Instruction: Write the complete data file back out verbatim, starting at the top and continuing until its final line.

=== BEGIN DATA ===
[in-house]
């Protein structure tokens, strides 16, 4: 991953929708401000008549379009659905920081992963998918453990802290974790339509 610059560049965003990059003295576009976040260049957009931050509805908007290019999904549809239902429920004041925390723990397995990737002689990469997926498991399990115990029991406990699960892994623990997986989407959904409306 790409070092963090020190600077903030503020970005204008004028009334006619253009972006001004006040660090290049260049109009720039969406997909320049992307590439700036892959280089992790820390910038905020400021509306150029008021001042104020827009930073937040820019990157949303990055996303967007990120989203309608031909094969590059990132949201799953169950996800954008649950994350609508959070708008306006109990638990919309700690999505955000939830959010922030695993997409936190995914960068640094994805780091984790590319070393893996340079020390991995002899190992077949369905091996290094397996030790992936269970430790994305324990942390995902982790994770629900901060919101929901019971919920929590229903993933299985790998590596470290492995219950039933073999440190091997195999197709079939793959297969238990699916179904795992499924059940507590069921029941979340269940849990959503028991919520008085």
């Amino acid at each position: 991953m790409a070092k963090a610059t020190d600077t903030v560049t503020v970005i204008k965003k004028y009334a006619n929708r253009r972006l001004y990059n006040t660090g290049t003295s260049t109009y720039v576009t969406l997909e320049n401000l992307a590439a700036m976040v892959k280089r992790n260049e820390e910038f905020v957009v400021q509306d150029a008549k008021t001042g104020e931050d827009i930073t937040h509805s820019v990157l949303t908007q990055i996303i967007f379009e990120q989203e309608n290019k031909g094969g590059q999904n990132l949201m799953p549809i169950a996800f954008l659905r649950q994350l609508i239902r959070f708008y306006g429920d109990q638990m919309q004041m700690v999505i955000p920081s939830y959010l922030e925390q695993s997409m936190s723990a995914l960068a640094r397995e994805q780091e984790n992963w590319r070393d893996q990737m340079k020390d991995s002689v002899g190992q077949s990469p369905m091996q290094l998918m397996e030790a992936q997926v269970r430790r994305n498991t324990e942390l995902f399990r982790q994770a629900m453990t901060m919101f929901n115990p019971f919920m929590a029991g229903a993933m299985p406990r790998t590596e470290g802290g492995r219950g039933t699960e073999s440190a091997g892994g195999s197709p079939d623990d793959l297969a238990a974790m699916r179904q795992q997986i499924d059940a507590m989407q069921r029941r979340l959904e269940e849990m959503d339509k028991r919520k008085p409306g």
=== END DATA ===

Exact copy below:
[in-house]
């Protein structure tokens, strides 16, 4: 991953929708401000008549379009659905920081992963998918453990802290974790339509 610059560049965003990059003295576009976040260049957009931050509805908007290019999904549809239902429920004041925390723990397995990737002689990469997926498991399990115990029991406990699960892994623990997986989407959904409306 790409070092963090020190600077903030503020970005204008004028009334006619253009972006001004006040660090290049260049109009720039969406997909320049992307590439700036892959280089992790820390910038905020400021509306150029008021001042104020827009930073937040820019990157949303990055996303967007990120989203309608031909094969590059990132949201799953169950996800954008649950994350609508959070708008306006109990638990919309700690999505955000939830959010922030695993997409936190995914960068640094994805780091984790590319070393893996340079020390991995002899190992077949369905091996290094397996030790992936269970430790994305324990942390995902982790994770629900901060919101929901019971919920929590229903993933299985790998590596470290492995219950039933073999440190091997195999197709079939793959297969238990699916179904795992499924059940507590069921029941979340269940849990959503028991919520008085």
């Amino acid at each position: 991953m790409a070092k963090a610059t020190d600077t903030v560049t503020v970005i204008k965003k004028y009334a006619n929708r253009r972006l001004y990059n006040t660090g290049t003295s260049t109009y720039v576009t969406l997909e320049n401000l992307a590439a700036m976040v892959k280089r992790n260049e820390e910038f905020v957009v400021q509306d150029a008549k008021t001042g104020e931050d827009i930073t937040h509805s820019v990157l949303t908007q990055i996303i967007f379009e990120q989203e309608n290019k031909g094969g590059q999904n990132l949201m799953p549809i169950a996800f954008l659905r649950q994350l609508i239902r959070f708008y306006g429920d109990q638990m919309q004041m700690v999505i955000p920081s939830y959010l922030e925390q695993s997409m936190s723990a995914l960068a640094r397995e994805q780091e984790n992963w590319r070393d893996q990737m340079k020390d991995s002689v002899g190992q077949s990469p369905m091996q290094l998918m397996e030790a992936q997926v269970r430790r994305n498991t324990e942390l995902f399990r982790q994770a629900m453990t901060m919101f929901n115990p019971f919920m929590a029991g229903a993933m299985p406990r790998t590596e470290g802290g492995r219950g039933t699960e073999s440190a091997g892994g195999s197709p079939d623990d793959l297969a238990a974790m699916r179904q795992q997986i499924d059940a507590m989407q069921r029941r979340l959904e269940e849990m959503d339509k028991r919520k008085p409306g």